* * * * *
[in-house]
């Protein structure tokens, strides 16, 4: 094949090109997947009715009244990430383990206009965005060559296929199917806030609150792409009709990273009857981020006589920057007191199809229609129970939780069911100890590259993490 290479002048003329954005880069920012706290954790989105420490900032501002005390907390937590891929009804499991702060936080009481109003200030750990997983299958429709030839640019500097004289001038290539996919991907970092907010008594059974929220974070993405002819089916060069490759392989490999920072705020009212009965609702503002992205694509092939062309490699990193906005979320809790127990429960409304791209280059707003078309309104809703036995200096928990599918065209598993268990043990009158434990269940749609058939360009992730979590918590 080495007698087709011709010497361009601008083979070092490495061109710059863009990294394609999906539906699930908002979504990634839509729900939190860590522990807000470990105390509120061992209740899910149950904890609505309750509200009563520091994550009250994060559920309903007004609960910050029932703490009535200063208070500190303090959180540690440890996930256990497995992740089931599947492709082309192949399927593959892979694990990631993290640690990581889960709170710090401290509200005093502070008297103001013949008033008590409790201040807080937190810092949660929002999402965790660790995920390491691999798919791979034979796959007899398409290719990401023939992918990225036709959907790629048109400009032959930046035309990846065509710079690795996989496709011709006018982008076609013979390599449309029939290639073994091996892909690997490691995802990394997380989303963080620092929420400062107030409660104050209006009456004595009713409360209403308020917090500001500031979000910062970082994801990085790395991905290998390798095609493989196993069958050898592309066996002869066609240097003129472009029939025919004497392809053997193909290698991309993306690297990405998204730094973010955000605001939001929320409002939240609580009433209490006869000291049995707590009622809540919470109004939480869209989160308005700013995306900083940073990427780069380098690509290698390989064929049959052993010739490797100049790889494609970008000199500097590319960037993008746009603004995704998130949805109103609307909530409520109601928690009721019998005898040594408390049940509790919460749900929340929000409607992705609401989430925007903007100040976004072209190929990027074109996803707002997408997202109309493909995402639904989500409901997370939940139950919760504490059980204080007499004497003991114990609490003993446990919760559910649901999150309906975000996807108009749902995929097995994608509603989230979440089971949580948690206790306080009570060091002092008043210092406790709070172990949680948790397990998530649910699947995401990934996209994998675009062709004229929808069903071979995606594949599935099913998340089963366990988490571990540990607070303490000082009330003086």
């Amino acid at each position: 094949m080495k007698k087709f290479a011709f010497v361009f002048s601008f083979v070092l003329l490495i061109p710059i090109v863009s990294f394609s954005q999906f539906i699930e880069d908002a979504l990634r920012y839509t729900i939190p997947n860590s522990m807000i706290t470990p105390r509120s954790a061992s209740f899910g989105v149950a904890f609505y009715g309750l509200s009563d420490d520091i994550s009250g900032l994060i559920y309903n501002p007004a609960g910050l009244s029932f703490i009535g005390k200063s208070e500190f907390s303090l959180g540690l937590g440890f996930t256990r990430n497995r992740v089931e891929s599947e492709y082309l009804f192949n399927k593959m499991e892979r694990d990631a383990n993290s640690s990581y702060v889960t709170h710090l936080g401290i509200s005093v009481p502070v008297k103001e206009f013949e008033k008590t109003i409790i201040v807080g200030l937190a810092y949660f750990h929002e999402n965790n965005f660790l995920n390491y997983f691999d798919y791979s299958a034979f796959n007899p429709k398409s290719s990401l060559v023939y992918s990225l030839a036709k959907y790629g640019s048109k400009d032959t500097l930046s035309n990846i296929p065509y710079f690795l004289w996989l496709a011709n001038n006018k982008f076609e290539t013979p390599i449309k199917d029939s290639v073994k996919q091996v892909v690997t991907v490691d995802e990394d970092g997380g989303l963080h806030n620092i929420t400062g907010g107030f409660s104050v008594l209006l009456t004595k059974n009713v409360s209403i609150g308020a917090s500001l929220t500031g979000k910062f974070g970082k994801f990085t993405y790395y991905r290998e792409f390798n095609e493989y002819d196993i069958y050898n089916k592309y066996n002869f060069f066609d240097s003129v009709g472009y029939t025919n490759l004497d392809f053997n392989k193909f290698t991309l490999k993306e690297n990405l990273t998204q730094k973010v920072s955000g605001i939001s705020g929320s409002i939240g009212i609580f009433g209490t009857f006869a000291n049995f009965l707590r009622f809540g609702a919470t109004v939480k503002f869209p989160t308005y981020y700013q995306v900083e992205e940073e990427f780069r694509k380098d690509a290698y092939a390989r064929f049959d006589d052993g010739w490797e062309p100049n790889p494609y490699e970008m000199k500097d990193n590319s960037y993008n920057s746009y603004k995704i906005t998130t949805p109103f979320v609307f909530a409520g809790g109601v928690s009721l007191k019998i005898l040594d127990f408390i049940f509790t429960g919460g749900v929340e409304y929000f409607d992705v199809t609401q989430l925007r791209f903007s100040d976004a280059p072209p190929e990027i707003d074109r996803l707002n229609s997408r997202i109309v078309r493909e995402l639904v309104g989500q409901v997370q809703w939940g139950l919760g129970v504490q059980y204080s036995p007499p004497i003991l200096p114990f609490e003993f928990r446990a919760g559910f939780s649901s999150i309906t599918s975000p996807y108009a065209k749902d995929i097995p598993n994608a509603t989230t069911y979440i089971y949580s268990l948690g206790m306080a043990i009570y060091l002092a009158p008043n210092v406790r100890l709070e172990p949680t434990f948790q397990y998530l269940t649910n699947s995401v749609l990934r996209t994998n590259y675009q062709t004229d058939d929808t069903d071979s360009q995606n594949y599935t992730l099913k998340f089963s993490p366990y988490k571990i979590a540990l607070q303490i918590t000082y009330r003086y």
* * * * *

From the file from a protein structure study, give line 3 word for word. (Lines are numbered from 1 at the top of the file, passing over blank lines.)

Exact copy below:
């Amino acid at each position: 094949m080495k007698k087709f290479a011709f010497v361009f002048s601008f083979v070092l003329l490495i061109p710059i090109v863009s990294f394609s954005q999906f539906i699930e880069d908002a979504l990634r920012y839509t729900i939190p997947n860590s522990m807000i706290t470990p105390r509120s954790a061992s209740f899910g989105v149950a904890f609505y009715g309750l509200s009563d420490d520091i994550s009250g900032l994060i559920y309903n501002p007004a609960g910050l009244s029932f703490i009535g005390k200063s208070e500190f907390s303090l959180g540690l937590g440890f996930t256990r990430n497995r992740v089931e891929s599947e492709y082309l009804f192949n399927k593959m499991e892979r694990d990631a383990n993290s640690s990581y702060v889960t709170h710090l936080g401290i509200s005093v009481p502070v008297k103001e206009f013949e008033k008590t109003i409790i201040v807080g200030l937190a810092y949660f750990h929002e999402n965790n965005f660790l995920n390491y997983f691999d798919y791979s299958a034979f796959n007899p429709k398409s290719s990401l060559v023939y992918s990225l030839a036709k959907y790629g640019s048109k400009d032959t500097l930046s035309n990846i296929p065509y710079f690795l004289w996989l496709a011709n001038n006018k982008f076609e290539t013979p390599i449309k199917d029939s290639v073994k996919q091996v892909v690997t991907v490691d995802e990394d970092g997380g989303l963080h806030n620092i929420t400062g907010g107030f409660s104050v008594l209006l009456t004595k059974n009713v409360s209403i609150g308020a917090s500001l929220t500031g979000k910062f974070g970082k994801f990085t993405y790395y991905r290998e792409f390798n095609e493989y002819d196993i069958y050898n089916k592309y066996n002869f060069f066609d240097s003129v009709g472009y029939t025919n490759l004497d392809f053997n392989k193909f290698t991309l490999k993306e690297n990405l990273t998204q730094k973010v920072s955000g605001i939001s705020g929320s409002i939240g009212i609580f009433g209490t009857f006869a000291n049995f009965l707590r009622f809540g609702a919470t109004v939480k503002f869209p989160t308005y981020y700013q995306v900083e992205e940073e990427f780069r694509k380098d690509a290698y092939a390989r064929f049959d006589d052993g010739w490797e062309p100049n790889p494609y490699e970008m000199k500097d990193n590319s960037y993008n920057s746009y603004k995704i906005t998130t949805p109103f979320v609307f909530a409520g809790g109601v928690s009721l007191k019998i005898l040594d127990f408390i049940f509790t429960g919460g749900v929340e409304y929000f409607d992705v199809t609401q989430l925007r791209f903007s100040d976004a280059p072209p190929e990027i707003d074109r996803l707002n229609s997408r997202i109309v078309r493909e995402l639904v309104g989500q409901v997370q809703w939940g139950l919760g129970v504490q059980y204080s036995p007499p004497i003991l200096p114990f609490e003993f928990r446990a919760g559910f939780s649901s999150i309906t599918s975000p996807y108009a065209k749902d995929i097995p598993n994608a509603t989230t069911y979440i089971y949580s268990l948690g206790m306080a043990i009570y060091l002092a009158p008043n210092v406790r100890l709070e172990p949680t434990f948790q397990y998530l269940t649910n699947s995401v749609l990934r996209t994998n590259y675009q062709t004229d058939d929808t069903d071979s360009q995606n594949y599935t992730l099913k998340f089963s993490p366990y988490k571990i979590a540990l607070q303490i918590t000082y009330r003086y």